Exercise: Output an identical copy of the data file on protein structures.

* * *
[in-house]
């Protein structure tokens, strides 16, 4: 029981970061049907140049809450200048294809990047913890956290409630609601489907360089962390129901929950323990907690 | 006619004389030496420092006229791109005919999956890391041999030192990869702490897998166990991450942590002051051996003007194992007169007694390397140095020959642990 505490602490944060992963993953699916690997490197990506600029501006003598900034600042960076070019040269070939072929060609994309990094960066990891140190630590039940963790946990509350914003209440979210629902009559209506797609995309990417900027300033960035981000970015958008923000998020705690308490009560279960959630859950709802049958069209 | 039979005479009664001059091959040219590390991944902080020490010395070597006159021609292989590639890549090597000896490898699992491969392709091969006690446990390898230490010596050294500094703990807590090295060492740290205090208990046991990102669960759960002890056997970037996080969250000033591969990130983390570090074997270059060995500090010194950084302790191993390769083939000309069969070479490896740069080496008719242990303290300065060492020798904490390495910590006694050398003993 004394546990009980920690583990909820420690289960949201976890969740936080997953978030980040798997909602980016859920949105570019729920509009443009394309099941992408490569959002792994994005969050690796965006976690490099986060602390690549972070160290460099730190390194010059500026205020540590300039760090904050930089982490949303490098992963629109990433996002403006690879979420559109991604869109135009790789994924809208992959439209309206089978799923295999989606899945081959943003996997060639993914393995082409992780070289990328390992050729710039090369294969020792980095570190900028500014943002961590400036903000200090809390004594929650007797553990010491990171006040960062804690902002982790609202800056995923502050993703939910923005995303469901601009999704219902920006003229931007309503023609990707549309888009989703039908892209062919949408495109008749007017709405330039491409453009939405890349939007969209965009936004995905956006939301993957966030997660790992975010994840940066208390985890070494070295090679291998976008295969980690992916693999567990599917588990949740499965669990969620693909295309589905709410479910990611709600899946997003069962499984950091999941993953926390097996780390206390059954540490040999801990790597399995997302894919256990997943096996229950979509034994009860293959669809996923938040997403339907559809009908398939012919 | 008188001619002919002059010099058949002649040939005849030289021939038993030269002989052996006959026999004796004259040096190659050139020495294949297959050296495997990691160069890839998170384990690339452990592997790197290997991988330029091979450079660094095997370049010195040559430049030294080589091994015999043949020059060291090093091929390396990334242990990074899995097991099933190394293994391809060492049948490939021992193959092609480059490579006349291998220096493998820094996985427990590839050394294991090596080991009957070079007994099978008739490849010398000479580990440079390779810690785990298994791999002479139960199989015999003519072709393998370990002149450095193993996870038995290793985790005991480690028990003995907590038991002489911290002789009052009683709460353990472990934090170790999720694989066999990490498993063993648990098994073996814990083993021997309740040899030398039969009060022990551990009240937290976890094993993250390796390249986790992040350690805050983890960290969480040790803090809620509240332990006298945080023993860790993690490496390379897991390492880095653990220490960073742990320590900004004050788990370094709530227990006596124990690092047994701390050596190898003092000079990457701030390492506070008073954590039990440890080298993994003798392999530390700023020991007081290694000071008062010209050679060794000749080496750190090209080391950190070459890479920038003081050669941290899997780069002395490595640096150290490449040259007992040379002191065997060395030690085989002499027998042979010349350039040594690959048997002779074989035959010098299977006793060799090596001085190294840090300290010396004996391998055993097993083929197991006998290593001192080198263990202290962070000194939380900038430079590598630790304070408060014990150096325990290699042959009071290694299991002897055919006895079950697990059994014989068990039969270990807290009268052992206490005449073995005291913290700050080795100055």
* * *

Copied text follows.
[in-house]
């Protein structure tokens, strides 16, 4: 029981970061049907140049809450200048294809990047913890956290409630609601489907360089962390129901929950323990907690 | 006619004389030496420092006229791109005919999956890391041999030192990869702490897998166990991450942590002051051996003007194992007169007694390397140095020959642990 505490602490944060992963993953699916690997490197990506600029501006003598900034600042960076070019040269070939072929060609994309990094960066990891140190630590039940963790946990509350914003209440979210629902009559209506797609995309990417900027300033960035981000970015958008923000998020705690308490009560279960959630859950709802049958069209 | 039979005479009664001059091959040219590390991944902080020490010395070597006159021609292989590639890549090597000896490898699992491969392709091969006690446990390898230490010596050294500094703990807590090295060492740290205090208990046991990102669960759960002890056997970037996080969250000033591969990130983390570090074997270059060995500090010194950084302790191993390769083939000309069969070479490896740069080496008719242990303290300065060492020798904490390495910590006694050398003993 004394546990009980920690583990909820420690289960949201976890969740936080997953978030980040798997909602980016859920949105570019729920509009443009394309099941992408490569959002792994994005969050690796965006976690490099986060602390690549972070160290460099730190390194010059500026205020540590300039760090904050930089982490949303490098992963629109990433996002403006690879979420559109991604869109135009790789994924809208992959439209309206089978799923295999989606899945081959943003996997060639993914393995082409992780070289990328390992050729710039090369294969020792980095570190900028500014943002961590400036903000200090809390004594929650007797553990010491990171006040960062804690902002982790609202800056995923502050993703939910923005995303469901601009999704219902920006003229931007309503023609990707549309888009989703039908892209062919949408495109008749007017709405330039491409453009939405890349939007969209965009936004995905956006939301993957966030997660790992975010994840940066208390985890070494070295090679291998976008295969980690992916693999567990599917588990949740499965669990969620693909295309589905709410479910990611709600899946997003069962499984950091999941993953926390097996780390206390059954540490040999801990790597399995997302894919256990997943096996229950979509034994009860293959669809996923938040997403339907559809009908398939012919 | 008188001619002919002059010099058949002649040939005849030289021939038993030269002989052996006959026999004796004259040096190659050139020495294949297959050296495997990691160069890839998170384990690339452990592997790197290997991988330029091979450079660094095997370049010195040559430049030294080589091994015999043949020059060291090093091929390396990334242990990074899995097991099933190394293994391809060492049948490939021992193959092609480059490579006349291998220096493998820094996985427990590839050394294991090596080991009957070079007994099978008739490849010398000479580990440079390779810690785990298994791999002479139960199989015999003519072709393998370990002149450095193993996870038995290793985790005991480690028990003995907590038991002489911290002789009052009683709460353990472990934090170790999720694989066999990490498993063993648990098994073996814990083993021997309740040899030398039969009060022990551990009240937290976890094993993250390796390249986790992040350690805050983890960290969480040790803090809620509240332990006298945080023993860790993690490496390379897991390492880095653990220490960073742990320590900004004050788990370094709530227990006596124990690092047994701390050596190898003092000079990457701030390492506070008073954590039990440890080298993994003798392999530390700023020991007081290694000071008062010209050679060794000749080496750190090209080391950190070459890479920038003081050669941290899997780069002395490595640096150290490449040259007992040379002191065997060395030690085989002499027998042979010349350039040594690959048997002779074989035959010098299977006793060799090596001085190294840090300290010396004996391998055993097993083929197991006998290593001192080198263990202290962070000194939380900038430079590598630790304070408060014990150096325990290699042959009071290694299991002897055919006895079950697990059994014989068990039969270990807290009268052992206490005449073995005291913290700050080795100055």